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Rowayton Music
Three Bands
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Chapter 1 - Blue Light
Chapter 2 - Dave's Room
Chapter 3 - Airfix
Chapter 4 - Blue Monday
Chapter 5 - The Boston Years
Chapter 6 - The December Projects
Chapter 7 - Pinkney Park
Chapter 8 - Grass Roots
Chapter 9 - The Albums
October Palace
Leftovers and Other Exotic Foods
New Shoes
Chapter 10



“The trials and tribulations have exceeded the frequency range”



Group: Tom May, Melissa Janicke, Dave Procter, Greg Smith
Recording and Mixing Period: between March 22, 1980 and June 17, 1981.
Location: Recorded and mixed at Scovil Studios, 69 Main Street, Norwalk, CT Engineered primarily by Jeff Jones. (Except for Confusion to the French recorded January 22, 1979.)

After Audrey and Harry had left town (forever, as far as we knew) I asked Tom and Dave if they wanted to do another studio project. They did, but we all felt we needed more than the three of us. Audrey had moved to LA, but I met Melissa Janicke who lived and worked in Darien. She sang, wrote, played piano and guitar, and loved Joni Mitchell’s work. Her sound was just different enough for us to stretch our sound. We started playing together, but still didn’t have enough material for a full project. Also, our work schedules were full and it was hard for us to practice and build a full portfolio.

We had found a studio in Norwalk on Main Street (Route 7), above a Greek food market, called Scovil Studios. The studio itself was well equipped and bigger than Golden East. The rates were cheap and negotiable and more importantly, we could do sessions on nights and weekends.

We broke all the rules for this project. Instead of practicing for weeks and months, and then doing a one-day marathon schedule, we spent months recording and mixing this. Altogether, we had thirteen musicians and seven composers.

We would book studio time with various combinations of musicians, sometimes as few as three, sometimes as many as eight. The photographic record documents five, but we had many more. We also mixed as we went along. The result was not a coherent album, but a sampling of the different talents and styles that had comprised the collective groups over the years. We never had a vision for this project; we just recorded material until we had enough for a collection.

Note the printed credits on the final album have Turn of River on the wrong side.

If we had decided to press records for this project, we would have had a double album. The four principals on this album were:
  • Tom May vocals, acoustic and electric guitars
  • Melissa Janicke vocals, piano, acoustic guitar
  • Greg Smith vocals, 12-string guitar, electric guitar, harmonica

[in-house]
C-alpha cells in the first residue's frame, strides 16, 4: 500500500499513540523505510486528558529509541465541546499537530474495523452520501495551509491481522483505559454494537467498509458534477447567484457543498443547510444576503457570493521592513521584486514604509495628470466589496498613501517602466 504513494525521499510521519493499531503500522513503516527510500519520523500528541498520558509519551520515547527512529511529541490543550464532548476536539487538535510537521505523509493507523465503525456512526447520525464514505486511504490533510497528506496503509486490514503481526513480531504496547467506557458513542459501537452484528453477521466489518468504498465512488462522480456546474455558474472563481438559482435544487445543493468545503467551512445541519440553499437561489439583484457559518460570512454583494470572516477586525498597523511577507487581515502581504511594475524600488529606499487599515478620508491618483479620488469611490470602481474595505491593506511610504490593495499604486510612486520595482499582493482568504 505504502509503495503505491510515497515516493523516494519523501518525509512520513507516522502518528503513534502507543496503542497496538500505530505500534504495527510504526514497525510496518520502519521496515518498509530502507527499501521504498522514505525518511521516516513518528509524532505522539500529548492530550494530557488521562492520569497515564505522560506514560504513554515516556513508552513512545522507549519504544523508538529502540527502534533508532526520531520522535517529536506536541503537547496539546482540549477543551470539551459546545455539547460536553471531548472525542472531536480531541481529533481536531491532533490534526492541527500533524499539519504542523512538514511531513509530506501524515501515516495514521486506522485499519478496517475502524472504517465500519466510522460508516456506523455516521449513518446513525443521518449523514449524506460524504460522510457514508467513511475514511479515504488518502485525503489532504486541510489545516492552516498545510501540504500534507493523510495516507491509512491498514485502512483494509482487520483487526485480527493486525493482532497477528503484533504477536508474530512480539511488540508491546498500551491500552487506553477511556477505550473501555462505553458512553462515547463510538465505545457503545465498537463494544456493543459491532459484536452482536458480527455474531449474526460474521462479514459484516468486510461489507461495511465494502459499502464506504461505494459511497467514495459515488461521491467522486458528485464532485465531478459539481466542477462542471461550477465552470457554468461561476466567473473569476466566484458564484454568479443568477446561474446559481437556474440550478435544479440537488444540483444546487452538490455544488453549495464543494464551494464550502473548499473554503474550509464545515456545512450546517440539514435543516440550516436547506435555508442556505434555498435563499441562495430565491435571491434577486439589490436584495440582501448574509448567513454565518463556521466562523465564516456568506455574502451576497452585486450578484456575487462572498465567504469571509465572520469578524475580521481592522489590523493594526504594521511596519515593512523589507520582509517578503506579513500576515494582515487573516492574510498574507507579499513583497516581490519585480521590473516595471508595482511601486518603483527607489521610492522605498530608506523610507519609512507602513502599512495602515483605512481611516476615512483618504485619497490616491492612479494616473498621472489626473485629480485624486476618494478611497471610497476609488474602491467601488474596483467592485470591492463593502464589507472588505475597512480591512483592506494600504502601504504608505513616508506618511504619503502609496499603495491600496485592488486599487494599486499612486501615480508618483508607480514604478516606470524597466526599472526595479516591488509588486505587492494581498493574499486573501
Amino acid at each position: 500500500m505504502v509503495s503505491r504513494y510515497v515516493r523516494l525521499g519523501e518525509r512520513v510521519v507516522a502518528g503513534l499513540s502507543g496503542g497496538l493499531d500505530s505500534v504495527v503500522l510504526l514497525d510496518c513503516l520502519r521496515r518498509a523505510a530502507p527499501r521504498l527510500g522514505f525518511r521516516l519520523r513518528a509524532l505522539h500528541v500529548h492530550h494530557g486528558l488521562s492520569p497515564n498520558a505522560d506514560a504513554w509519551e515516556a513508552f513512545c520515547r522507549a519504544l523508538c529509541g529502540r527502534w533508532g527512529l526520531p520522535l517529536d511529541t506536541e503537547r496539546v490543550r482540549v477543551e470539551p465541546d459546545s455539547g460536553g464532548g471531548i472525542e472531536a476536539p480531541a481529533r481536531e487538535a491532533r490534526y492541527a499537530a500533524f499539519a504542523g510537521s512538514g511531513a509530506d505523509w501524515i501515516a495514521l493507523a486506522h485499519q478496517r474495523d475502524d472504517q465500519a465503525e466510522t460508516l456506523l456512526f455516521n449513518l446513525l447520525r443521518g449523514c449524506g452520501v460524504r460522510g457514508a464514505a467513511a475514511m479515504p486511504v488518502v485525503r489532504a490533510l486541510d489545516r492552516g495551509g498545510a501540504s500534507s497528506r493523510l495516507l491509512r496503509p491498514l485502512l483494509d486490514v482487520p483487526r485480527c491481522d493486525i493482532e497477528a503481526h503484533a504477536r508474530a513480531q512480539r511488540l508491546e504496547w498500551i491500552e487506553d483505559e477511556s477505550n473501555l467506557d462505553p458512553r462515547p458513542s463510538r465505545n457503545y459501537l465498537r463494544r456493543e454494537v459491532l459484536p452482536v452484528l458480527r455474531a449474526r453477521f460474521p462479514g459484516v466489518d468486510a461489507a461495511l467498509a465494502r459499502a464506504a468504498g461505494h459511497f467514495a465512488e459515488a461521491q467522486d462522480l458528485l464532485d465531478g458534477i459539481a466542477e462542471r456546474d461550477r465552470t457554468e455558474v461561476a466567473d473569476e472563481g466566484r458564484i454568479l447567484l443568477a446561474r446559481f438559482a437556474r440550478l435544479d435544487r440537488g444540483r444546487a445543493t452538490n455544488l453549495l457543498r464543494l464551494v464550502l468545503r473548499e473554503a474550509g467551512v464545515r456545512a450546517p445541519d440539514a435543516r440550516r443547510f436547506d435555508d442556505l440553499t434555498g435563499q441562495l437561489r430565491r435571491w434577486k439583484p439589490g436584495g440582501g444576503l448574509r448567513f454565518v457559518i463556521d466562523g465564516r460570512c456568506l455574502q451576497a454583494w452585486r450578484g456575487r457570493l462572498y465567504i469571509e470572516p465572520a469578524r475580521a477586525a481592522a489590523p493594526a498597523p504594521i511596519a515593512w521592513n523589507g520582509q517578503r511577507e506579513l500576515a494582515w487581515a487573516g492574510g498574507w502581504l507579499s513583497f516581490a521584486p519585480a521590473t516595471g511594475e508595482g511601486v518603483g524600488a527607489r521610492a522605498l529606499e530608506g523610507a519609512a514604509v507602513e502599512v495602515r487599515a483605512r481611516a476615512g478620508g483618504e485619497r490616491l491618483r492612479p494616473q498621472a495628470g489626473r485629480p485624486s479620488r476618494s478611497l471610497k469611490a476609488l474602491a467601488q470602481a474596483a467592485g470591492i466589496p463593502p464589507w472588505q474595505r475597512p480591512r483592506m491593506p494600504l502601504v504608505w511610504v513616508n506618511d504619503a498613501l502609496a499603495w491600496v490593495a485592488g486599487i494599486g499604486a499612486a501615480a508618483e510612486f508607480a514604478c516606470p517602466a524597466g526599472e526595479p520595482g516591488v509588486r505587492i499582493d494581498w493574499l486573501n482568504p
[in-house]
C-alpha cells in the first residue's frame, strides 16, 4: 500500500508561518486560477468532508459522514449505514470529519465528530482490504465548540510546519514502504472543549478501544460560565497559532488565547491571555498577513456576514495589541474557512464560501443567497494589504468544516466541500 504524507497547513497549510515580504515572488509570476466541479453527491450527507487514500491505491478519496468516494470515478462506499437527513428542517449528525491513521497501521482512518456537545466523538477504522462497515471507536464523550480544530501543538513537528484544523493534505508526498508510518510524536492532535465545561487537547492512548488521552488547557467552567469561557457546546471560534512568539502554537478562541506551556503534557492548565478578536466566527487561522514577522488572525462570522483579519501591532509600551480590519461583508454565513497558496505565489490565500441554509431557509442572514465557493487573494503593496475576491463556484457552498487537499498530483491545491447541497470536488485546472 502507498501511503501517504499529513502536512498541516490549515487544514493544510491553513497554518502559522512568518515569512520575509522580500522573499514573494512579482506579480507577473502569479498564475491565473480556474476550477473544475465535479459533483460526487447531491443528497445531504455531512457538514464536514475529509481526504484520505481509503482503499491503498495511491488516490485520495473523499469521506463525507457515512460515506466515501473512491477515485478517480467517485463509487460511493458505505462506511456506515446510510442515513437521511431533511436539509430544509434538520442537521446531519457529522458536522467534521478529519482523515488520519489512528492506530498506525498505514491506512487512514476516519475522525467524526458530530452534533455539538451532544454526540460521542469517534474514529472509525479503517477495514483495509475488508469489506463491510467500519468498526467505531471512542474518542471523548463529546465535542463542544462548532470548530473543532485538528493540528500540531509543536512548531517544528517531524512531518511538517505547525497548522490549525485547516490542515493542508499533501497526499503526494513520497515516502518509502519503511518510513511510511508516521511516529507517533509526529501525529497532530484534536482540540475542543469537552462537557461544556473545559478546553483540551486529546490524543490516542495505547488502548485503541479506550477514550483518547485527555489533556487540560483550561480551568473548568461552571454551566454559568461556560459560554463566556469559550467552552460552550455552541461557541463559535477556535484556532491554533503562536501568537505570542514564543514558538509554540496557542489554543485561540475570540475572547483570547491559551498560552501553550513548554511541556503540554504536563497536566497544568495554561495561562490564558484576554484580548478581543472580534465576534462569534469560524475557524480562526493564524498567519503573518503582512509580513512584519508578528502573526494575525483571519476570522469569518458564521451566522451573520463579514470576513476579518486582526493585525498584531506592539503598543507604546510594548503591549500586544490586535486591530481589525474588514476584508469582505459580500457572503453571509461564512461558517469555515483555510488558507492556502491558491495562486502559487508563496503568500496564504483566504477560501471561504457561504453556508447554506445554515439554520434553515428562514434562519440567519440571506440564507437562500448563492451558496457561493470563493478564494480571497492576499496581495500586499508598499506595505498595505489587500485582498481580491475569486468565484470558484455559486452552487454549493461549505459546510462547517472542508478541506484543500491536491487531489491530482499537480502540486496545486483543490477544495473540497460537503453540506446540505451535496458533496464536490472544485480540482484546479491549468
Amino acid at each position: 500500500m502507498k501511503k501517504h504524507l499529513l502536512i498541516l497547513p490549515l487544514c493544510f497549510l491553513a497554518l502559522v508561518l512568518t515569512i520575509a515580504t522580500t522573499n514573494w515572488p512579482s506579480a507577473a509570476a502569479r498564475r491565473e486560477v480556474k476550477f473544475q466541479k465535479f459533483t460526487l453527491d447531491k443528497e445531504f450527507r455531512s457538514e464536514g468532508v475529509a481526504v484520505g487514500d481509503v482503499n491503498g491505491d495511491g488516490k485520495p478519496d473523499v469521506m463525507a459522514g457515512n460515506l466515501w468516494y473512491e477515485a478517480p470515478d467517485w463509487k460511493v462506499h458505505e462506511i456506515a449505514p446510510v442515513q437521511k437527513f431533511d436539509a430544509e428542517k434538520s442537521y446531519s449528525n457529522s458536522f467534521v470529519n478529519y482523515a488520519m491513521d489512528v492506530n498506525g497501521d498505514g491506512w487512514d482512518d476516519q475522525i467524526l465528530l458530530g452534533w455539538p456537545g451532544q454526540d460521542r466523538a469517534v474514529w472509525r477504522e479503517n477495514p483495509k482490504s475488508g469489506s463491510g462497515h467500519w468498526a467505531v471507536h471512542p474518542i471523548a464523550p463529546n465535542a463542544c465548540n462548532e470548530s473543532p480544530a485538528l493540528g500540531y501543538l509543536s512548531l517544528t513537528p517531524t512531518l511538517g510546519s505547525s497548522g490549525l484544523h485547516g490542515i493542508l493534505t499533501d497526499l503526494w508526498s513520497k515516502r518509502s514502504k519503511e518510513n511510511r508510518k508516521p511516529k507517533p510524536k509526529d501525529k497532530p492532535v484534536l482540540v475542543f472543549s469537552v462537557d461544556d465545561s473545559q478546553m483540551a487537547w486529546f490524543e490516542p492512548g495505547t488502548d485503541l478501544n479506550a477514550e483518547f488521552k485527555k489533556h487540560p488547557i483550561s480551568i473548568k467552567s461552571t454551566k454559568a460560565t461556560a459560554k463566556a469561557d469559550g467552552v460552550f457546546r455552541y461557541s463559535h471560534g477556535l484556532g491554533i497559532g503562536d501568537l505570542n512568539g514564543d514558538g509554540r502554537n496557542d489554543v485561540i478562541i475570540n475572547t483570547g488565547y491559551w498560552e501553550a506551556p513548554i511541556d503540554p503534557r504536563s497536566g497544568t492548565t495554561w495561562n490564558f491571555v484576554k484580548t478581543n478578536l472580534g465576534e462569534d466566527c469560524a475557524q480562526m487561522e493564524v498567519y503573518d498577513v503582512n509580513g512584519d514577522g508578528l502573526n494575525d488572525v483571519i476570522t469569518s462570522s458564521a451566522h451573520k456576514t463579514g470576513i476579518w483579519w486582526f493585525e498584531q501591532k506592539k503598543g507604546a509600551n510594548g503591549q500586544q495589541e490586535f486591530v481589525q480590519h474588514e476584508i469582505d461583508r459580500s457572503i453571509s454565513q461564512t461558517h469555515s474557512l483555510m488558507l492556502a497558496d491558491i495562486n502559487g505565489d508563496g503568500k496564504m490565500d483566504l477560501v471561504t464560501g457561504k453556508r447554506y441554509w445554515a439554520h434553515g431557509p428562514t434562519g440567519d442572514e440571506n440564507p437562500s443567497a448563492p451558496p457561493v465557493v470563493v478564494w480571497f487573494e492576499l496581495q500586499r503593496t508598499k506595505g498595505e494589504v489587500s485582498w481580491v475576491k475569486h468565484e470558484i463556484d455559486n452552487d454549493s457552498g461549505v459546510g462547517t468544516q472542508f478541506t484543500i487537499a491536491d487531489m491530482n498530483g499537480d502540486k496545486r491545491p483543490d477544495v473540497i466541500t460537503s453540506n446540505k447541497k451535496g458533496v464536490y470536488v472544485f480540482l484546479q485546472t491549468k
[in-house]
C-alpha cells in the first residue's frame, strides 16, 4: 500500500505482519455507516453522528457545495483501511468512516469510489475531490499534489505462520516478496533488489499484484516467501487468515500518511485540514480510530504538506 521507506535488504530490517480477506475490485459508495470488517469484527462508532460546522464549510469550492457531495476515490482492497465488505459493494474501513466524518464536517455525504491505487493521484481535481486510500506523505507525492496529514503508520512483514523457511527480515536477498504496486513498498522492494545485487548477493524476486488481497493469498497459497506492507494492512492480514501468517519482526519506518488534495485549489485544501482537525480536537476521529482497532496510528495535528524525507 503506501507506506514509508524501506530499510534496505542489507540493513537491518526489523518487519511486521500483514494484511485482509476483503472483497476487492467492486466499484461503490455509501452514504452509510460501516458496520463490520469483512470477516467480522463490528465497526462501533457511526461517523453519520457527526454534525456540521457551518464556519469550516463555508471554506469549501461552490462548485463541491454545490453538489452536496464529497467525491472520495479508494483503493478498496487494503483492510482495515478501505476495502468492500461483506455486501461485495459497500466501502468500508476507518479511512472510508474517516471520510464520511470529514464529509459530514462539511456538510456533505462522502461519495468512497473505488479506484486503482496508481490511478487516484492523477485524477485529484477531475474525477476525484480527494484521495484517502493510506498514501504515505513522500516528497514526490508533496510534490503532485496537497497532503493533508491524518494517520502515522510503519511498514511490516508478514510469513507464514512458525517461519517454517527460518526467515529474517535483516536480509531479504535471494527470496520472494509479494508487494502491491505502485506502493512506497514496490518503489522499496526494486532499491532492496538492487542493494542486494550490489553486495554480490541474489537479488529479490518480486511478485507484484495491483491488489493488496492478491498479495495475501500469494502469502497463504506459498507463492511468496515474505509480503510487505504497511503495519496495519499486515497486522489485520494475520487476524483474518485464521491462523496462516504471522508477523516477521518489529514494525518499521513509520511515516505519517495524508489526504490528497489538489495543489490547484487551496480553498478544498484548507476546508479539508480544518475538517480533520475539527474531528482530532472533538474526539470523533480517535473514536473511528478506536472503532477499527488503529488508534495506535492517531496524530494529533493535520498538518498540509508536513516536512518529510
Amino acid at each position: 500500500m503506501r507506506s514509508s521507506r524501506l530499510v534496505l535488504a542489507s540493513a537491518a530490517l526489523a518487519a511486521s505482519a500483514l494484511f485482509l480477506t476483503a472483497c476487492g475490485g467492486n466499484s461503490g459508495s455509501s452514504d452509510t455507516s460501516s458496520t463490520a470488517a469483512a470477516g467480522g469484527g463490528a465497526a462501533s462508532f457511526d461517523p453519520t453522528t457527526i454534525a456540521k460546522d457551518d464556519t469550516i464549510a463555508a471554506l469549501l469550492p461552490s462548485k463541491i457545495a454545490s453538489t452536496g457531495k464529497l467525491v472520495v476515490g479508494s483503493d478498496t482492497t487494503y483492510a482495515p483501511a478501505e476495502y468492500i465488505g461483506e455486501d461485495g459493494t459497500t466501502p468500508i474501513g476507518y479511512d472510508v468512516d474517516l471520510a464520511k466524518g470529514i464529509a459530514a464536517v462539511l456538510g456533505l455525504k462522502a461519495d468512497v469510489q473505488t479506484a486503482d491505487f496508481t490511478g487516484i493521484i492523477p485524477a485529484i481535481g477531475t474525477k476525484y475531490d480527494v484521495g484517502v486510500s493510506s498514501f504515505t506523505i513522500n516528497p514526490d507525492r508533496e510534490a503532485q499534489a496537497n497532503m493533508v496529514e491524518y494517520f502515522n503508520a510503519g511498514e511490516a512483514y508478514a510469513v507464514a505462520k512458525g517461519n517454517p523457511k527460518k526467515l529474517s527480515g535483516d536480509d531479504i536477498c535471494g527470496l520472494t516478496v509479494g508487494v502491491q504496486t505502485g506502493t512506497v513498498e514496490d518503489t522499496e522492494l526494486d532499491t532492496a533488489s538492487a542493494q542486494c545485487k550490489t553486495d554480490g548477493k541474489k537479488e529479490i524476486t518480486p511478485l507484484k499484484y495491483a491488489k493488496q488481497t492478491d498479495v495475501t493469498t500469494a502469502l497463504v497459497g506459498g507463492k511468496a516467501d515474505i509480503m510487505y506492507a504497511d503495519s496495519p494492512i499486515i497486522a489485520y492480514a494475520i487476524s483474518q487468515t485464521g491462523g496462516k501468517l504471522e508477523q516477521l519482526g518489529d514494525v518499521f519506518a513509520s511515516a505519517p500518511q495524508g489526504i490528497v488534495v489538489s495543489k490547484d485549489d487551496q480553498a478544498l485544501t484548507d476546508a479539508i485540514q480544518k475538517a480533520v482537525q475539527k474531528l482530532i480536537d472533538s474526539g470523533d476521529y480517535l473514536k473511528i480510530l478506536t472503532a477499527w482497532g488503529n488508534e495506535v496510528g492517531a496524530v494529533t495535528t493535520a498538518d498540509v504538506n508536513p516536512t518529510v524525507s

• Dave Procter vocals, bass
The principal group was small, but in the end we had just about everyone still living in the Northeast come in and play with us. (The only rule was that at least one of the principals had to be on the track.) Audrey, still in LA, and Bill, MIA in the Midwest, were the only members of our recent groups not to appear on this album. Other musicians included:
  • Ed Flinn conga on Sonora Story, Amaretta, Unknown Shores, 31 June, Past the Headlands
  • Harry Hussey vocals and electric guitar on How Things Turn Around, vocals on Sonora Story, electric guitar on Headlands, 31 June
  • Josh Kramer vocals and acoustic guitar on Unknown Shores, Sail Away Weary Sailor, We Need Us, Dance in the Fountain of Life
  • Mark Lebow drums on Sonora Story, How Things Turn Around
  • Alan Freedman bass on How Things Turn Around
  • Dave Hopkins acoustic guitar on Amaretta
  • Tricia Lowrey flute on Because of You
  • Tony Savoie drums on Headlands
  • Scott Wyland electric guitar on Sonora Story
Tony Savoie and Tricia Lowrey were friends of Harry’s from college. (We went through flute players the way Spinal Tap went through drummers. Depending on how you count, Tricia was the sixth or seventh* to play flute with us since 1974.)

The songs were all originals, but we had some older work as well as recent compositions. Because we had so many “guests”, we had a larger range of material. The fifteen originals that comprised the album included some of our best writing.

Sonora Story (as I recall) was a fun song to write. The “story” allowed me to be more lyrical and clever than usual. We tried a version with me singing the lead and scrapped the whole thing. Melissa improvised a beautiful introduction to the song and Harry came in to sing a really excellent lead. The piano adds an unaccustomed depth to the main part of the song under Tom’s lead. Also, listen for Tom’s great background vocal on the chorus.

Amaretta is a very traditional structure. The heart of the song is actually Dave’s bass, somewhere between percussion and melody. Tom, as always, does a great lead and has a nice “duel” with Dave during the instrumental. Dave Hopkins also plays guitar on this. His first studio work with us.

Josh came down from Boston for several sessions. (He’d move to Portland not long after this.) Unknown Shores was one of the songs he had written since we’d played together in Boston. He and Melissa do an interesting duet while the rest of us provide various layers. I like the way this song builds and changes… without any real change to the structure. Very hypnotic to play as well as to listen to.